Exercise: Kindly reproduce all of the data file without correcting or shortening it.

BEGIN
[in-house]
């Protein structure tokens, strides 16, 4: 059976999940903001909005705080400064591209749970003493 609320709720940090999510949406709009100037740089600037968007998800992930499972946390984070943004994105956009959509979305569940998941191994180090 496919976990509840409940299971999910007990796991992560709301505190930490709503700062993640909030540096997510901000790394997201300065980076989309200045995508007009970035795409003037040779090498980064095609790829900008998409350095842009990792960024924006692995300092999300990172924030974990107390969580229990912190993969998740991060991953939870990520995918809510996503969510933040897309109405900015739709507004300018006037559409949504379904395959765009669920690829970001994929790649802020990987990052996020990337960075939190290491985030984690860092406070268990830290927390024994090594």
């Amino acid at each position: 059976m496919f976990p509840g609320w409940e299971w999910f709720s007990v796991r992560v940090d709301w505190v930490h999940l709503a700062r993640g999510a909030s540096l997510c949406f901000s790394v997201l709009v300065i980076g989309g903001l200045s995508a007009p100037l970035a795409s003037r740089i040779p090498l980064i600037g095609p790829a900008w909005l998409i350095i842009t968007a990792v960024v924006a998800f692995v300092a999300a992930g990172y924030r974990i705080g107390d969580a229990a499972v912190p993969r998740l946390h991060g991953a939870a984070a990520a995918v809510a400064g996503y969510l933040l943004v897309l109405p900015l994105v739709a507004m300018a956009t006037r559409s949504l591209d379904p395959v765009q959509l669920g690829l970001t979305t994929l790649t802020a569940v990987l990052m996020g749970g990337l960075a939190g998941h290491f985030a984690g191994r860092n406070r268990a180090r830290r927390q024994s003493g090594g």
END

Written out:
[in-house]
């Protein structure tokens, strides 16, 4: 059976999940903001909005705080400064591209749970003493 609320709720940090999510949406709009100037740089600037968007998800992930499972946390984070943004994105956009959509979305569940998941191994180090 496919976990509840409940299971999910007990796991992560709301505190930490709503700062993640909030540096997510901000790394997201300065980076989309200045995508007009970035795409003037040779090498980064095609790829900008998409350095842009990792960024924006692995300092999300990172924030974990107390969580229990912190993969998740991060991953939870990520995918809510996503969510933040897309109405900015739709507004300018006037559409949504379904395959765009669920690829970001994929790649802020990987990052996020990337960075939190290491985030984690860092406070268990830290927390024994090594």
């Amino acid at each position: 059976m496919f976990p509840g609320w409940e299971w999910f709720s007990v796991r992560v940090d709301w505190v930490h999940l709503a700062r993640g999510a909030s540096l997510c949406f901000s790394v997201l709009v300065i980076g989309g903001l200045s995508a007009p100037l970035a795409s003037r740089i040779p090498l980064i600037g095609p790829a900008w909005l998409i350095i842009t968007a990792v960024v924006a998800f692995v300092a999300a992930g990172y924030r974990i705080g107390d969580a229990a499972v912190p993969r998740l946390h991060g991953a939870a984070a990520a995918v809510a400064g996503y969510l933040l943004v897309l109405p900015l994105v739709a507004m300018a956009t006037r559409s949504l591209d379904p395959v765009q959509l669920g690829l970001t979305t994929l790649t802020a569940v990987l990052m996020g749970g990337l960075a939190g998941h290491f985030a984690g191994r860092n406070r268990a180090r830290r927390q024994s003493g090594g």